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Product Listing

Nikon D750: Nikon serves up a winner

By Marcus Wong - 30 Oct 2014
Launch SRP: S$3079

Sample Images and Conclusion

Sample Images

These are sample photographs shot with the Nikon D750. The photos were shot in RAW and have been post-processed in Adobe Lightroom and processed as JPEGs in SRGB color space. The pictures are copyright to SPH Magazines and are provided for your reference only, so we ask that you do not reproduce them elsewhere. Click for full-resolution images.

 95mm at f/4, 1/640s, ISO 200

24mm at f/11, 1/500s, ISO 320

112mm at f/22, 1/20 sec, ISO 100

66mm at f/5.6, 1/500s, ISO 100

120mm at f/5, 1/1000s, ISO 125

75mm at f/4, 1/80s, ISO 12800

20mm at f/4.5, 1/50s, ISO 5000

70mm at f/4, 1/80s, ISO 12800



The D750 has many things going for it: an incredible battery life of 1,230 shots (CIPA standard) on a single EN-EL15 (which is also the same battery used by the D610, D800, and the D810), a relatively fast continuous-shooting rate backed by an excellent autofocus system, and a highly capable CMOS sensor that will give you excellent images. While S$3,079 isn’t a small amount of money, it certainly isn’t completely out of reach of most enthusiasts.

Handling is excellent overall, and the camera feels solidly built even with the new monocoque body design and the inclusion of a tiltable LCD display. More importantly, the camera responds well with fast, accurate autofocus and you now get Wi-Fi capabilities built-in (though the companion app needs some work), so there’s little to nitpick on, especially if you already have a collection of full-frame lenses. Just like the D700 before it, the D750 excels in providing an excellent feature set for a reasonable price and maybe just as importantly for others, in a slimmer, lighter, and more consumer-friendly body overall.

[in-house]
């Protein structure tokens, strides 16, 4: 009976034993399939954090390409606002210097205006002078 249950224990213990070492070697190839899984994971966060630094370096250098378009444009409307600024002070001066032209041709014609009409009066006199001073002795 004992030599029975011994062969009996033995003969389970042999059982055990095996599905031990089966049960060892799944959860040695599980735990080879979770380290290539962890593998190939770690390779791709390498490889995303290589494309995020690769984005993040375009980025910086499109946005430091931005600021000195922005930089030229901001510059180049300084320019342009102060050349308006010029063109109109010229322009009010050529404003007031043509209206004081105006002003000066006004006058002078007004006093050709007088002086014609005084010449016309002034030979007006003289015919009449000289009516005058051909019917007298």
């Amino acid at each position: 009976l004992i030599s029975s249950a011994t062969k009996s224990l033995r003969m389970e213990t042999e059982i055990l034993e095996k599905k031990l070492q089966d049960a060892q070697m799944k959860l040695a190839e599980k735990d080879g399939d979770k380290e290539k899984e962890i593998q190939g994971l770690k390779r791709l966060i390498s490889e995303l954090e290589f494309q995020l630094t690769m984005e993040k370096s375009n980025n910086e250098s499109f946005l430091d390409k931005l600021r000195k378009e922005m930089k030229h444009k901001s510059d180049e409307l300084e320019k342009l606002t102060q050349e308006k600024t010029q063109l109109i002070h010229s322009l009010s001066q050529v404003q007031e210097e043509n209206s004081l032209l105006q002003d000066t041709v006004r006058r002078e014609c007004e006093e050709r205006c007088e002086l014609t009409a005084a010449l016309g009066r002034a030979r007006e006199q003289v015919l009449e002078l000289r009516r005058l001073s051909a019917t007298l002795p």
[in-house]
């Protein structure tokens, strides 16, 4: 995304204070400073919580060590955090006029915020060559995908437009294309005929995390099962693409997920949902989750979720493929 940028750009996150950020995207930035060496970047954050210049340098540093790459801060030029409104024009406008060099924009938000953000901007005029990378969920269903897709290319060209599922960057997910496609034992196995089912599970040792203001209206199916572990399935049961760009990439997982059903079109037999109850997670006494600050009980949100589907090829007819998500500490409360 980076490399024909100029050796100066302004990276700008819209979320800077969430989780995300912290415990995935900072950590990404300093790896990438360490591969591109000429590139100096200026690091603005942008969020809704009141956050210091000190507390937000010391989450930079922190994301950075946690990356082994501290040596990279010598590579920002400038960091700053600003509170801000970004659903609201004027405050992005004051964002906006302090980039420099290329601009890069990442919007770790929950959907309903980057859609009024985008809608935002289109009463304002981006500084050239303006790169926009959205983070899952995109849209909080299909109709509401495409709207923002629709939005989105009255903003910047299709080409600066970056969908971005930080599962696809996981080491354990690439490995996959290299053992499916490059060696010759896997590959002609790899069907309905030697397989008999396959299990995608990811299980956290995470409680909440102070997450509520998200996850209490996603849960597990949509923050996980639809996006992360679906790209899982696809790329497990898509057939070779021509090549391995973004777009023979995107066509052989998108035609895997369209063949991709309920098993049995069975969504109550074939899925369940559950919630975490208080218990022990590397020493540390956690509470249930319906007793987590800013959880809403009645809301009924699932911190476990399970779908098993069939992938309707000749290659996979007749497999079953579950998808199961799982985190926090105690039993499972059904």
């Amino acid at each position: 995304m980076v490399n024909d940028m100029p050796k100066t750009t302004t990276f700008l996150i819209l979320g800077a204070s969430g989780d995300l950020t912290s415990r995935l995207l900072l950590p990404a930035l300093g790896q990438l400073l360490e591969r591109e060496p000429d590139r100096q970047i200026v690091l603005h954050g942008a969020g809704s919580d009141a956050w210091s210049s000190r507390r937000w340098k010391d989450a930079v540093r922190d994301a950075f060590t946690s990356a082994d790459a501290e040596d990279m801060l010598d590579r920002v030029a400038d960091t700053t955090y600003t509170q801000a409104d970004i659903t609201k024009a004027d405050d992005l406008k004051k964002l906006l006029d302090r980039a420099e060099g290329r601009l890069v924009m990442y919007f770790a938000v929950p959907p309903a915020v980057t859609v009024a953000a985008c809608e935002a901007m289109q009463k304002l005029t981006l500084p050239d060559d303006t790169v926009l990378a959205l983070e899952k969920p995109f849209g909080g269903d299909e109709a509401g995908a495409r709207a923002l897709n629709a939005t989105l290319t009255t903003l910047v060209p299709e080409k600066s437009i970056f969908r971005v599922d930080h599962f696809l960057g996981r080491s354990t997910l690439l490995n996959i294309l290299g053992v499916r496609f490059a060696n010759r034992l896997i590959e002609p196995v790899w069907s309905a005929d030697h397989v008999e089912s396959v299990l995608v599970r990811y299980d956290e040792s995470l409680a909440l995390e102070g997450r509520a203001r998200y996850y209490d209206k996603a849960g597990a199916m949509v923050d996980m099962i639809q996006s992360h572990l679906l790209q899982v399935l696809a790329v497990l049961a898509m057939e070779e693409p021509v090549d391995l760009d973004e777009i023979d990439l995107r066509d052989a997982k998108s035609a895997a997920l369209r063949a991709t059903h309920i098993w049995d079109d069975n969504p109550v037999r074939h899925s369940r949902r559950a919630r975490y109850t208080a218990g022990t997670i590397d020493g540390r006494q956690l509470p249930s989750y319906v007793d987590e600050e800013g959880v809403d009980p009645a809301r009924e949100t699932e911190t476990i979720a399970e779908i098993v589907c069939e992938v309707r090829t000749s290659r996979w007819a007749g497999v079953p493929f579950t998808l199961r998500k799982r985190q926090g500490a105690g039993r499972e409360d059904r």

Looking at other opinion pieces and reviews online, it seems apparent that many professional photographers are taking to the D750 as a second body, and with good reason, as there's very little you can't do with this camera, with the exception of the most demanding jobs that would require the extreme resolution of the 36-megapixel D810 or a medium format camera. For those looking to move from enthusiast to professional class cameras, this should be your first stop, as the cost savings can go towards another professional grade lens or some lighting equipment which will probably give you more value in the long term. As of this point, if you're looking for a full-frame camera and you're not locked into any particular system, the Nikon D750 is a camera we'd wholeheartedly recommend, and that's why it gets our Editor's choice award.

  • Performance 9
  • Design 8.5
  • Features 9
  • User-Friendliness 8.5
  • Value 9
The Good
Great battery life
Lighter weight
Good dynamic range on images
Built-in Wi-Fi
Now comes with titltable LCD
Snappy autofocus, works down to -3EV
The Bad
Simplified handling means some minor compromises with layout of buttons
Top shutter speed is only 1/4000s
Live View can be speedier